2 in 1 Showcase Episode 257: A Word About Gary Friedrich

Blake’s voice is on its last legs today, so take a minute to think about this quick monologue about Gary Friedrich, the Ghost Rider lawsuit, and the implications that go with it. Contact us with comments, suggestions, or anything else at Showcase@CXPulp.com!

Music provided by Music Alley from Mevio.

Episode 257: A Word About Gary Friedrich

11
Feb
12

What I’m Watching in 2012

Just like yesterday’s post about books, I also keep a running list of the movies I watch each year. You know you do it to. Okay, some of you. Three of you? Harvey?

Anyway, for those who are interested, here’s the tally thus far. As with the books, if I happen to write a review of any of these films, I’ll throw up a link. And, should I happen to watch a movie as it’s being riffed by the likes of Mystery Science Theater 3000, Rifftrax, or Incognito Cinema Warriors XP, I’ll provide a separate “grade” for the riff.

1. Tucker and Dale Versus Evil (2011), A
2. Little Shop of Horrors (1960), D; RiffTrax, B+
3. Eurotrip (2004), B-
4. Barely Legal (2011), D
5. TransFormers: Dark of the Moon (2011), B
6. Lady Frankenstein (1971), D; ICWXP, B+
7. Mission: Impossible – Ghost Protocol (2011), B+
8. Serenity (2005), A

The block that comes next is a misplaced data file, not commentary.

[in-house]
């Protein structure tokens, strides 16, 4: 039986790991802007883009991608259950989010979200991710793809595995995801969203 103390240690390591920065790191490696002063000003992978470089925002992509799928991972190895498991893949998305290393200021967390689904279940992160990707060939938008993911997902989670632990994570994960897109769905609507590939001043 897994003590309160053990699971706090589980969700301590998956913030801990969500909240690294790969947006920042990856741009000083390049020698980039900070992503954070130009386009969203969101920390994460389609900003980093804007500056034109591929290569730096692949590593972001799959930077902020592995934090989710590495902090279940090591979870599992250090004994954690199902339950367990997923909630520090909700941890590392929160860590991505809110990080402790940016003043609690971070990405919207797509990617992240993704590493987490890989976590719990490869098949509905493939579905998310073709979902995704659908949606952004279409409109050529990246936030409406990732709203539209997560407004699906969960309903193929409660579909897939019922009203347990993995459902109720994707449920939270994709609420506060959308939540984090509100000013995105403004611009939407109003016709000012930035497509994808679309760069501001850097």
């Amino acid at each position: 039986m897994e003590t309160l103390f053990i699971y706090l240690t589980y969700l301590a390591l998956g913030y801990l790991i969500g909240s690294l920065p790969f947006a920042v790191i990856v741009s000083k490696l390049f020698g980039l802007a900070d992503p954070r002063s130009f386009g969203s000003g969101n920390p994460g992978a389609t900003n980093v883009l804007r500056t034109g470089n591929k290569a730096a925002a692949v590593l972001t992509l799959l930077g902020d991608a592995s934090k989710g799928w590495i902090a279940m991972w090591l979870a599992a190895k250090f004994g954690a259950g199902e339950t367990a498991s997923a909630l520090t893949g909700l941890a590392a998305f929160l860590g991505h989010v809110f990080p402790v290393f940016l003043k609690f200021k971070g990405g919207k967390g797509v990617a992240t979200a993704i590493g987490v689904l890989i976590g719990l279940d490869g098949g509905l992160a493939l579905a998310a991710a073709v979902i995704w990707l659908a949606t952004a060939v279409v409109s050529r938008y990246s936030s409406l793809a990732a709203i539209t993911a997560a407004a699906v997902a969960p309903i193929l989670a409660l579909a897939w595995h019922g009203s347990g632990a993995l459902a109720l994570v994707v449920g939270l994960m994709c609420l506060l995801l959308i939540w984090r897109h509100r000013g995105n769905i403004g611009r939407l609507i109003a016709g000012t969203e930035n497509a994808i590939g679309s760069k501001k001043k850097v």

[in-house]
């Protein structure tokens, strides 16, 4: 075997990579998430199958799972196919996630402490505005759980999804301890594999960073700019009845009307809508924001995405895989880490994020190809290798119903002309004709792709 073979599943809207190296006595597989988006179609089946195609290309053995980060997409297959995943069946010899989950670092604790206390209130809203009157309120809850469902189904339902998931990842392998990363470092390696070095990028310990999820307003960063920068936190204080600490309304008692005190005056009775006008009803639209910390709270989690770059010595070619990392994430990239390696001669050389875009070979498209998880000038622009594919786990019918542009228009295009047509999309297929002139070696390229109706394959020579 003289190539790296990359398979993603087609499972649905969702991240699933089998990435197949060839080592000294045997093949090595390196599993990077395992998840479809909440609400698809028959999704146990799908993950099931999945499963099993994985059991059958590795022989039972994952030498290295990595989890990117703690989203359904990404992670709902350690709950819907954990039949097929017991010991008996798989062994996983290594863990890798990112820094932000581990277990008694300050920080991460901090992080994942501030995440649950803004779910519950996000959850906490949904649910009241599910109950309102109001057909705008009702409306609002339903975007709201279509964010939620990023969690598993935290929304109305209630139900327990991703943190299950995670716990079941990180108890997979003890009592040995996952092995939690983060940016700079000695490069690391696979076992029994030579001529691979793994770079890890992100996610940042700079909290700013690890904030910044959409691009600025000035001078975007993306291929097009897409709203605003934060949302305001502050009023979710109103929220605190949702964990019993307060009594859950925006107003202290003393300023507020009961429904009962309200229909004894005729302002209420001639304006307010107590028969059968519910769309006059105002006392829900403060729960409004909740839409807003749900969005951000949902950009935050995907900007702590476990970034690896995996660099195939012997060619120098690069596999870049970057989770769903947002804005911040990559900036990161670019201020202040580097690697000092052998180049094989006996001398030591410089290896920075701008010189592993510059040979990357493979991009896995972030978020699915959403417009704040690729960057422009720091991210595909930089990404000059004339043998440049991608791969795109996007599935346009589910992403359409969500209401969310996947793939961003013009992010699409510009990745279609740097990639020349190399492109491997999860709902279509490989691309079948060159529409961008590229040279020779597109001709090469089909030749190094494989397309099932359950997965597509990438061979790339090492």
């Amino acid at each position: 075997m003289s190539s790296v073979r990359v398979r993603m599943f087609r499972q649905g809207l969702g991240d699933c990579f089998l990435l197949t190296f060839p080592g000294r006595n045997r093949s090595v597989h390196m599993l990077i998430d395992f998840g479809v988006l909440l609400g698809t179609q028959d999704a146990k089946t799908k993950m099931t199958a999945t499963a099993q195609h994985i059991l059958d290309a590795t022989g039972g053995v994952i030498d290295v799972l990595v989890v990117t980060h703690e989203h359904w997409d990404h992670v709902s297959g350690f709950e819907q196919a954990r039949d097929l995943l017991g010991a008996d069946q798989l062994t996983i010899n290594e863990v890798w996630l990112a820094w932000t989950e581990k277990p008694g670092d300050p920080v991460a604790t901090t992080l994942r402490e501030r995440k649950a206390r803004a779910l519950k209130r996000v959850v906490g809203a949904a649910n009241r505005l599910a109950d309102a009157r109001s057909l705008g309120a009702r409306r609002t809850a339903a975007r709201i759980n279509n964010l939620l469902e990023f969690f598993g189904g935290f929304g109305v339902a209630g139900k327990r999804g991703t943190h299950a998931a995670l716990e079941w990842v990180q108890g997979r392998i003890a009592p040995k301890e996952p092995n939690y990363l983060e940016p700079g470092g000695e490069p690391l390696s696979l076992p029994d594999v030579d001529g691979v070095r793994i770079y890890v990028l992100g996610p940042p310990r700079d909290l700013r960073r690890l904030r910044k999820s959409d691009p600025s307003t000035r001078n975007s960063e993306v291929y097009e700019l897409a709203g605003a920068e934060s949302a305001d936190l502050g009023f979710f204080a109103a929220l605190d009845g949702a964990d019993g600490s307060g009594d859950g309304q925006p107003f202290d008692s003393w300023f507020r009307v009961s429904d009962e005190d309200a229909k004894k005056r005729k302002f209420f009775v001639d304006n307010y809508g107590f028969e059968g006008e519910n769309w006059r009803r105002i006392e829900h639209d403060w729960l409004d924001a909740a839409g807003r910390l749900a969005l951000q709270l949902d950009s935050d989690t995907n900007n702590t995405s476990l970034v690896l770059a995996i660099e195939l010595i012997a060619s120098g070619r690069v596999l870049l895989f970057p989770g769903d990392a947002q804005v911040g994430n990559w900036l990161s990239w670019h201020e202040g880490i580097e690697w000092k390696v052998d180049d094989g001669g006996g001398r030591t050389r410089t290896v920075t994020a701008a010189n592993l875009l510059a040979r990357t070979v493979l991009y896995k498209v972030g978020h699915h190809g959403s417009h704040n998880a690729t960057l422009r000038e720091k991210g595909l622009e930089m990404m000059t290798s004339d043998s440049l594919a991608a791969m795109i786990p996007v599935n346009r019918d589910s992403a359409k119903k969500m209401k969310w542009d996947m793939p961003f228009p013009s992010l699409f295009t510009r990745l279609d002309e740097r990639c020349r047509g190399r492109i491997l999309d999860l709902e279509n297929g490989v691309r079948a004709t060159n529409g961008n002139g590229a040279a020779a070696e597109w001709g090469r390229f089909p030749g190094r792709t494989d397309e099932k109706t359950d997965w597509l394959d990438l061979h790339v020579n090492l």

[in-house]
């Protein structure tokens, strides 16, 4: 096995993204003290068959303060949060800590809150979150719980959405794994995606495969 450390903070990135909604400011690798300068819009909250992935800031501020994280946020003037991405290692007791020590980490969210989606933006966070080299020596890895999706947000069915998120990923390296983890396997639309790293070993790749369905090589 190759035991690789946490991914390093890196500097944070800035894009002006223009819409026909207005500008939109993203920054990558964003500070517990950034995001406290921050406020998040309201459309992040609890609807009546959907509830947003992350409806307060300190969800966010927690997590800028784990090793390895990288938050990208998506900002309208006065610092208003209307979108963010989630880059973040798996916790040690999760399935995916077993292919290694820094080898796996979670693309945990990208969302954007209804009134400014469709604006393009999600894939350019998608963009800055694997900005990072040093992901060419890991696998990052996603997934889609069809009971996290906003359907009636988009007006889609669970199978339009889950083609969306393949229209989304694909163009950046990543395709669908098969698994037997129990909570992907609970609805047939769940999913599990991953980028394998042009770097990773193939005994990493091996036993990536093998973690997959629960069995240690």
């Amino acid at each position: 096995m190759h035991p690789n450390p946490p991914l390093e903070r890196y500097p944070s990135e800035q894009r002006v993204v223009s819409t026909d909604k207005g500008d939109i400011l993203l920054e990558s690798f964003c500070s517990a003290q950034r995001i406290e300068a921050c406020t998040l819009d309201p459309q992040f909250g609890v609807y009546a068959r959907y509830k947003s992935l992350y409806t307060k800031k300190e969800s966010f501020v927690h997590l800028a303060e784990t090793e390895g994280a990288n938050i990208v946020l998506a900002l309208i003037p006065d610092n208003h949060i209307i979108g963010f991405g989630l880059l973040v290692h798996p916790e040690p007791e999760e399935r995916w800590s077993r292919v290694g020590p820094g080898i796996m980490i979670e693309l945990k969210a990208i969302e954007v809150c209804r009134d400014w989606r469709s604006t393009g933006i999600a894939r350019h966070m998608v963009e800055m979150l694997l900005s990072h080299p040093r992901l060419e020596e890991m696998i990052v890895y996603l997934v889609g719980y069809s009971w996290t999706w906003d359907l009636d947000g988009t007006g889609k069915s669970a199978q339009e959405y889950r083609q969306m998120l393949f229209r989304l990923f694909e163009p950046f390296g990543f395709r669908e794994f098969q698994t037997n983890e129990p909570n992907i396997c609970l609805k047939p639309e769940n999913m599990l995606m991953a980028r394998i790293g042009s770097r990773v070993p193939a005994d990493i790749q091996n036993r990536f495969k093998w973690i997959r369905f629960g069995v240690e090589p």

9. Bloody Pit of Horror (1965), F; ICWXP, B
10. Werewolf in a Girl’s Dormitory (1961), F; ICWXP, B+
11. Cedar Rapids (2011), B
12. Pontypool (2009), B+
13. Atlas Shrugged Part I (2011), B
14. Ghosthouse (1988), F; RiffTrax,  B+
15. The Slime People (1963), D; MST3K, C+
16. The Crucible (1996), B+
17. Conan O’Brien Can’t Stop (2011), B+
18. Chronicle (2012), A-
19. Justice League: Doom (2012), A-
20. Timer (2009), B+
21. Tree of Life (2011), D
22. Another Earth (2011), B+
23. Rise of the Planet of the Apes (2011), A-
24. Phineas and Ferb: Across the Second Dimension (2011), A
25. Real Steel (2011), B
26. In Time (2011), C-
27. John Carter (2012), A-
28. My Week With Marilyn (2011), A-
29. The Adjustment Bureau (2011), B+
30. The Help (2011), A
31. Forrest Gump (1994), A
32. The Jetsons Meet the Flintstones (1987), B
33. The Flintstones (1994), C
34. The Hunger Games (2012), A-
35. Hereafter (2010), C+
36. The Task (2010), B
37. Cabin in the Woods (2012), A
38. The Adventures of Tintin (2011), B
39. Win Win (2011), B+
40. Millennium (1989), C
41. Immortals (2011), B
42. Iron Man (2008), A
43. Being Elmo (2011), A
44. Incredible Hulk (2008), B
45. Iron Man 2 (2010), B+
46. Apollo 18 (2011), C+
47. Reefer Madness (1936), D; RiffTrax, B+
48. Them Idiots Whirled Tour (2012), B
49. Thor (2011), B+
50. Captain America: The First Avenger (2011), A
51. The Avengers (2012), A+
52. The Muppets (2011), A
53. The Goonies (1985), A
54. Spaceballs (1987), B+
55. Airplane (1980), A
56. Men in Black 3 (2012), B+
57. The Descendants (2011), A
58. Insidious (2011), D-
59. Muppets From Space (1999), B
60. Pom Wonderful Presents the Greatest Movie Ever Sold (2011), A-
61. The Swing Parade of 1946 (1946), D; RiffTrax, B